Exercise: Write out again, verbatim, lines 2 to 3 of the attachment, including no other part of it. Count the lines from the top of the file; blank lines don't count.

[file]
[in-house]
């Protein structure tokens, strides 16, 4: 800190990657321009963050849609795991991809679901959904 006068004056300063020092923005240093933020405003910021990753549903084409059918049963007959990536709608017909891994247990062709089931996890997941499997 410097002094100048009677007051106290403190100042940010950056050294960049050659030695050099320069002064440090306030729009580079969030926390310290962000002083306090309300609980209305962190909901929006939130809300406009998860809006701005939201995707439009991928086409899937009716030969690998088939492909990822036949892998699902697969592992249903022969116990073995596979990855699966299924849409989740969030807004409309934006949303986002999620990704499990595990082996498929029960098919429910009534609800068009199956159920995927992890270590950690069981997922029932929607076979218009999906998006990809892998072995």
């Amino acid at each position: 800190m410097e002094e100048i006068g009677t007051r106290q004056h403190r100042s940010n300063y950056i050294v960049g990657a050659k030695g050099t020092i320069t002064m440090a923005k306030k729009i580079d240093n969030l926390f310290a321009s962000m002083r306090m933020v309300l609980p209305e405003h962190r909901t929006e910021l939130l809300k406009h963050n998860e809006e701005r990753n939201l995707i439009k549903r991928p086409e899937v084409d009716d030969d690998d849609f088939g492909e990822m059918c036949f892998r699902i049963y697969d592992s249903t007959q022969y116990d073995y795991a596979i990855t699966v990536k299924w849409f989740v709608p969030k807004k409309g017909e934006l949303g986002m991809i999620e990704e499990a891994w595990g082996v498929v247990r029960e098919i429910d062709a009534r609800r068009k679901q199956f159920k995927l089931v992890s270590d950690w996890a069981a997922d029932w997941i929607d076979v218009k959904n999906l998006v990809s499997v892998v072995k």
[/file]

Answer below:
């Protein structure tokens, strides 16, 4: 800190990657321009963050849609795991991809679901959904 006068004056300063020092923005240093933020405003910021990753549903084409059918049963007959990536709608017909891994247990062709089931996890997941499997 410097002094100048009677007051106290403190100042940010950056050294960049050659030695050099320069002064440090306030729009580079969030926390310290962000002083306090309300609980209305962190909901929006939130809300406009998860809006701005939201995707439009991928086409899937009716030969690998088939492909990822036949892998699902697969592992249903022969116990073995596979990855699966299924849409989740969030807004409309934006949303986002999620990704499990595990082996498929029960098919429910009534609800068009199956159920995927992890270590950690069981997922029932929607076979218009999906998006990809892998072995």
């Amino acid at each position: 800190m410097e002094e100048i006068g009677t007051r106290q004056h403190r100042s940010n300063y950056i050294v960049g990657a050659k030695g050099t020092i320069t002064m440090a923005k306030k729009i580079d240093n969030l926390f310290a321009s962000m002083r306090m933020v309300l609980p209305e405003h962190r909901t929006e910021l939130l809300k406009h963050n998860e809006e701005r990753n939201l995707i439009k549903r991928p086409e899937v084409d009716d030969d690998d849609f088939g492909e990822m059918c036949f892998r699902i049963y697969d592992s249903t007959q022969y116990d073995y795991a596979i990855t699966v990536k299924w849409f989740v709608p969030k807004k409309g017909e934006l949303g986002m991809i999620e990704e499990a891994w595990g082996v498929v247990r029960e098919i429910d062709a009534r609800r068009k679901q199956f159920k995927l089931v992890s270590d950690w996890a069981a997922d029932w997941i929607d076979v218009k959904n999906l998006v990809s499997v892998v072995k």